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Someone at ESPN Should be Fired, but It’s Not Sergio Dipp

By  |  September 12, 2017, 10:10pm  |  @peterheck


By now most everyone has heard about the stammering performance of NFL sideline reporter Sergio Dipp during Monday Night Football’s recent broadcast of the Broncos vs. Chargers game. It was bad. Real bad. You can watch it here if you doubt me.

But let’s set the record straight as to who is to blame for his performance. This wasn’t a bad case of nerves or lack of preparation on Dipp’s part. After all, the guy is a 29 year old, English-as-a-Second-Language reporter for ESPN Desportes, the network’s Spanish speaking channel. So the question is not what was with Dipp’s halting speech pattern. The question is what was Dipp doing on the sidelines for this primetime game in the first place.

ESPN has a wealth of talent. So much so that they’ve canned a lot of it recently. And why have they fired so many of their talented broadcasters? In the final analysis, it’s for the same reason you saw Dipp on the sideline yesterday: ESPN has become politics first, professionalism second, and it is costing them dearly.

The network now prides itself on its left-wing politics and commitment to progressive social crusades like “diversity,” and “inclusion.” When they are making personnel decisions they don’t look for the best, they look for the politically correct.

Remember, John Clayton and Ed Werder are no longer employed by the same network that puts Michael Smith and Jemele Hill on its signature Sports Center as hosts every night. Danny Kannell and Reese Waters are gone but Jalen Rose and David Jacoby still have a syndicated radio program.

And yes, Trent Dilfer’s football analysis is dismissed in deference to Sergio Dipp.  None of this makes sense from a sheer quality standpoint. From the perspective of turning out the best product, this behavior is mindless. That is until you understand what is motivating the suits at ESPN is politics, not performance.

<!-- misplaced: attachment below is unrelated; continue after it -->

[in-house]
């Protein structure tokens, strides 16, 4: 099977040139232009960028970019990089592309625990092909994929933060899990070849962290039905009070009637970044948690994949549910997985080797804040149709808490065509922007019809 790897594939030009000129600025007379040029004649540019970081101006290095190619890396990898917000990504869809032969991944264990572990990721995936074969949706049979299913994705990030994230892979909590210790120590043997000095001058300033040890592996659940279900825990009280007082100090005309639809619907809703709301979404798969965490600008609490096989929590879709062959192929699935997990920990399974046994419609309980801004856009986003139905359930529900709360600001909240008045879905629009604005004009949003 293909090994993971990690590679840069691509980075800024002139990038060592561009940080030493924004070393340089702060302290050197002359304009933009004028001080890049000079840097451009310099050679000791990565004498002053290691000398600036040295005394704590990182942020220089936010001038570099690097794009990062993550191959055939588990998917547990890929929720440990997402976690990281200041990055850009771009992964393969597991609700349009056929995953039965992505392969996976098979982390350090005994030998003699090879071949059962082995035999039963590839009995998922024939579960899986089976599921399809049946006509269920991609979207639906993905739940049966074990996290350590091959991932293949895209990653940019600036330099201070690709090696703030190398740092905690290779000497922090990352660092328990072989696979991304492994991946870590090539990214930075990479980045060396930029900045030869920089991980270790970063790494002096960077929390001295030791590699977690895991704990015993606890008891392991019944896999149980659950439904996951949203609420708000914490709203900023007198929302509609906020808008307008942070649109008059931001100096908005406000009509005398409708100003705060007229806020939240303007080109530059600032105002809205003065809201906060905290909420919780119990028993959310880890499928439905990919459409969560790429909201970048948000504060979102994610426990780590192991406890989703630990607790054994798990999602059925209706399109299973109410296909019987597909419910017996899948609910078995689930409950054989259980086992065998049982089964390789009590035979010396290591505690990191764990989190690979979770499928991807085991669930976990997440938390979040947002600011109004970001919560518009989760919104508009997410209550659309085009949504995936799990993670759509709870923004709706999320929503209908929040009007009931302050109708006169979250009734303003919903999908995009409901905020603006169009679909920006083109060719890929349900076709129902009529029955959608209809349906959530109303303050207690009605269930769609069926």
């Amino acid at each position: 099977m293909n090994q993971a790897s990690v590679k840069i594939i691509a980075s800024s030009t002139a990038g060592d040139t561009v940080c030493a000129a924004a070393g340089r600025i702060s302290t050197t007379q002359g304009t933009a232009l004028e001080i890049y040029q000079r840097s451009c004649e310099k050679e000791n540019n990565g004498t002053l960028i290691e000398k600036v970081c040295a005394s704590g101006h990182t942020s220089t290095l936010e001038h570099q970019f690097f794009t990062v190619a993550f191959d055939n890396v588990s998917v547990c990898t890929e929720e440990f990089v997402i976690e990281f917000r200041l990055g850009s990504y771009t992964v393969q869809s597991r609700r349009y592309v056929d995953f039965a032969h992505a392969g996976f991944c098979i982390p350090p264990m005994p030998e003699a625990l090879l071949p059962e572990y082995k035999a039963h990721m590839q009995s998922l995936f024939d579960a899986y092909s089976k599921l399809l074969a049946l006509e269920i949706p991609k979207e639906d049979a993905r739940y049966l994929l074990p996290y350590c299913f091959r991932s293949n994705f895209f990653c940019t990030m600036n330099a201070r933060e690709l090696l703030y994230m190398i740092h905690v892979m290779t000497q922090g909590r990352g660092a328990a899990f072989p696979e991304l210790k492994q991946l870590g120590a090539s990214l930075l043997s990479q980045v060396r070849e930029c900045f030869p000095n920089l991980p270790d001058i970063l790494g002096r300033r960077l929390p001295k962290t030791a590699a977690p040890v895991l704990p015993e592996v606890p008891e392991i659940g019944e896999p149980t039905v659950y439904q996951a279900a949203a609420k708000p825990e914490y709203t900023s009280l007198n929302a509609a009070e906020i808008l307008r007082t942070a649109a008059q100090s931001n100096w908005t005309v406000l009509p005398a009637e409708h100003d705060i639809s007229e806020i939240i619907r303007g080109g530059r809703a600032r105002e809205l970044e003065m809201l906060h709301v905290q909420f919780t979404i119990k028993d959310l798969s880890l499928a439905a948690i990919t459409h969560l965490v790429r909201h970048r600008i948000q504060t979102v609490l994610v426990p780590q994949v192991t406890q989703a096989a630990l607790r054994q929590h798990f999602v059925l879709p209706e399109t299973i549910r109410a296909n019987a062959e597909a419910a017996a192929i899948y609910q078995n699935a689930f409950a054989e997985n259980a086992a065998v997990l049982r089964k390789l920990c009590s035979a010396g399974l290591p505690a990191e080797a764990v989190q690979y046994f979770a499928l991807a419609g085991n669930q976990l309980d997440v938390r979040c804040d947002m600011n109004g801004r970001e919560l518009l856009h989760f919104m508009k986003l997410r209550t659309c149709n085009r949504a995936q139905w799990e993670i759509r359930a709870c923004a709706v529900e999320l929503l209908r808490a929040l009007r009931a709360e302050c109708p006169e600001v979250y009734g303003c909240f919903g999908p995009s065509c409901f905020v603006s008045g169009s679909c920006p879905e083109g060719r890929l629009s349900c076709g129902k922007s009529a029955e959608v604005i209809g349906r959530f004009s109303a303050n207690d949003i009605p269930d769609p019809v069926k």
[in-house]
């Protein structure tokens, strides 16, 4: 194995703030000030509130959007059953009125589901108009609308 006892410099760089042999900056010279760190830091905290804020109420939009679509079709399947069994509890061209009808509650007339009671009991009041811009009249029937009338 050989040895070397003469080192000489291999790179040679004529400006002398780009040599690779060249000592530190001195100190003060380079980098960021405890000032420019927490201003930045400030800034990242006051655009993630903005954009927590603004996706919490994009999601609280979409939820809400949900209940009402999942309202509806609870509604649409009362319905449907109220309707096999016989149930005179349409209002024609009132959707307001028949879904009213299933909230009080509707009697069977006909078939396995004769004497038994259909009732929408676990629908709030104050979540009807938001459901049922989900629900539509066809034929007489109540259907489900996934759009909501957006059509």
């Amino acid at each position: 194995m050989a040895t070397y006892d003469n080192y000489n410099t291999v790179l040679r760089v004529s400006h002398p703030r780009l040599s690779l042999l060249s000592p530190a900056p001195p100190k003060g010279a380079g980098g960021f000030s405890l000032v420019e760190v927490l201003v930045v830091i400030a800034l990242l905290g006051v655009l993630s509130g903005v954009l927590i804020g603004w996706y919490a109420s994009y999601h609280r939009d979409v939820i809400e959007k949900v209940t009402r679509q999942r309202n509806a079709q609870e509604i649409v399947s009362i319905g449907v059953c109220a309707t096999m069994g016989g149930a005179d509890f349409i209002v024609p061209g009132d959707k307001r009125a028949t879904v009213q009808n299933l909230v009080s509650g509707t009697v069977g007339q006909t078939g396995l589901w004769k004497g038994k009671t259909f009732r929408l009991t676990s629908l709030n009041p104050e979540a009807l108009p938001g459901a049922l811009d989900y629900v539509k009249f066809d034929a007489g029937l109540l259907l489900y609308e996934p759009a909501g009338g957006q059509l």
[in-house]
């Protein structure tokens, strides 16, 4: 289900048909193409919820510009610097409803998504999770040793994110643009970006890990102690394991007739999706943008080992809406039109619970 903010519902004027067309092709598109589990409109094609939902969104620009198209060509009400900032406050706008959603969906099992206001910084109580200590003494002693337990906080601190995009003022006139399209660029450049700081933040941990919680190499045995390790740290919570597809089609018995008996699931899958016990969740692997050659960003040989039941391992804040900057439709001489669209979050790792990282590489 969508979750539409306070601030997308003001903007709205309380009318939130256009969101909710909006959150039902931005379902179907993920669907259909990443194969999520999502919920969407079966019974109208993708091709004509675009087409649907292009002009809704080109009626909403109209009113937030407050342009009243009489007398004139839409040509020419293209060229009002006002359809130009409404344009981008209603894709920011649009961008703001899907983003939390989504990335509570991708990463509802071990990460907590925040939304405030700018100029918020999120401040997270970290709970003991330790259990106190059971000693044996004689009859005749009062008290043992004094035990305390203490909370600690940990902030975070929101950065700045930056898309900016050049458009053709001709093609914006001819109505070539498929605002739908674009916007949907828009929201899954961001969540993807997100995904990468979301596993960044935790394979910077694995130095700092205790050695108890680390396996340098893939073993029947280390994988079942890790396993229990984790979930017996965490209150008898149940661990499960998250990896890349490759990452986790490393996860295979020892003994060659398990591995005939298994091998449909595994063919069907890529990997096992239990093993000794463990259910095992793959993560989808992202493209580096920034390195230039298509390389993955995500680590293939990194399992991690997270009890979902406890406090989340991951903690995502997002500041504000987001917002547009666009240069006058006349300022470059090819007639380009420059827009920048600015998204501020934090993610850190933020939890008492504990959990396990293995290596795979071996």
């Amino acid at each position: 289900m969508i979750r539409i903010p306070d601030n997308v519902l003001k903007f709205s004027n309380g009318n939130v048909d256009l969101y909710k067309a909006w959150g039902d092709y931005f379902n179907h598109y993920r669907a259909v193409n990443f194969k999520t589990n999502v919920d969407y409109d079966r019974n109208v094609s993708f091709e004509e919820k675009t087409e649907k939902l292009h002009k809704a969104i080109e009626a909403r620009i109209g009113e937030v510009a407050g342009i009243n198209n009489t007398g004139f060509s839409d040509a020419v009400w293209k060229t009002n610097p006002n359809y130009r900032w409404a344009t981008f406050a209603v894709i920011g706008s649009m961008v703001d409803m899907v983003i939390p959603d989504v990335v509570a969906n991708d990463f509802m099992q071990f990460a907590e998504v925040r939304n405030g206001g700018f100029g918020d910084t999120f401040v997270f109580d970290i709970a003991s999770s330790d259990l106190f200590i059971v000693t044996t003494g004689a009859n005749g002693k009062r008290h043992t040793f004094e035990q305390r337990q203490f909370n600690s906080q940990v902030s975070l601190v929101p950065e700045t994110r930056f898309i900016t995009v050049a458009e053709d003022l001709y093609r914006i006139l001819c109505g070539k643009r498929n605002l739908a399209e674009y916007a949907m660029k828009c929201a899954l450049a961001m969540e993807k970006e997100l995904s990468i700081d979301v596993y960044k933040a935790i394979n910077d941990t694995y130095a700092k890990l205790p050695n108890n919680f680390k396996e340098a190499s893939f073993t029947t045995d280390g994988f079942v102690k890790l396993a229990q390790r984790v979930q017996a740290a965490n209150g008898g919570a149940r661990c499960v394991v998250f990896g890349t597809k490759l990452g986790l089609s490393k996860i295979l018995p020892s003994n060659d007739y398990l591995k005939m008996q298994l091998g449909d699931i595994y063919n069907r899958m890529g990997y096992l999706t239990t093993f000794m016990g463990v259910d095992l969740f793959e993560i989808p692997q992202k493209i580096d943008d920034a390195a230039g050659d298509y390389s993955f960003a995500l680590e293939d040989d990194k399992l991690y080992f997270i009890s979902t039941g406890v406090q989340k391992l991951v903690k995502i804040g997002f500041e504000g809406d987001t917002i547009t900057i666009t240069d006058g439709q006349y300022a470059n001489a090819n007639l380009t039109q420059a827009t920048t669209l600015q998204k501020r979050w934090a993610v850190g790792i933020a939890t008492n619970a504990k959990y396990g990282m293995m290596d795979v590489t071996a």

Take Smith and Hill’s SC6 program as a case study. The Federalist’s Ben Domenech gave this overly kind assessment of the actual show:

The SC6 branded show is not a good one, in part because you have two co-hosts who both are more serious and overly sincere than they are charismatic or quick with the snark. You don’t have the classic goofy/straight pairing, and they lack the tension of two co-hosts who disagree constantly. Neither is a particularly good interviewer, nor have they shown the ability to offer insight on sports that is deep, funny, or entertaining. The show is reduced to two fairly boring people sitting at a cramped table full of papers and laptops on a set that looks unchanged for the past twenty years talking about sports with less insight than a pair at the end of the neighborhood bar. Television is a visual medium, and visually, SC6 looks like local TV.

So how does it stay on the air? Why, when everyone else notices how bad of television it is, does ESPN stick with it? Probably the same reason that they stick with Hill even when she takes to Twitter and in extraordinarily undisciplined fashion goes on a multi-tweet tirade attacking the President of the United States as a “white supremacist:”

“Donald Trump is a white supremacist who has largely surrounded himself w/ other white supremacists. Trump is the most ignorant offensive president of my lifetime. His rise is a direct result of white supremacy. Period.”

First, ESPN has suspended and fired hosts for a lot less than this. Keith Olbermann was originally suspended for insulting students at Penn State on Twitter. Tony Kornheiser was suspended for criticizing a colleague’s wardrobe. Bill Simmons was suspended for calling the NFL commissioner a “liar.”

Now I’m not suggesting that those men were undeserving of censure for their conduct. But if calling Roger Goodell a liar with proof and evidence is worthy of suspension, calling the President of the United States a white supremacist without proof and evidence surely should be as well.

But so far, ESPN has announced no sanctions on Hill – either for her lack of dignity, or her horrible on-air performances. Why? Because with as badly as she may fail standards of good broadcasting, she checks all the boxes of good social politics.

That’s why ESPN is popularly known now as MSNBC-with-Balls. It’s why they are hemorrhaging money and a giant albatross around the otherwise sturdy neck of Disney. It’s why their viewership, a majority of whom likely voted for the very politicians ESPN allows its anchors to regularly besmirch and slander, are desperately looking for some sports alternative. And it’s why Sergio Dipp found himself wandering the sidelines of a primetime NFL game last night.

It’s not right. It’s not smart. It’s not going to work. But that’s ESPN.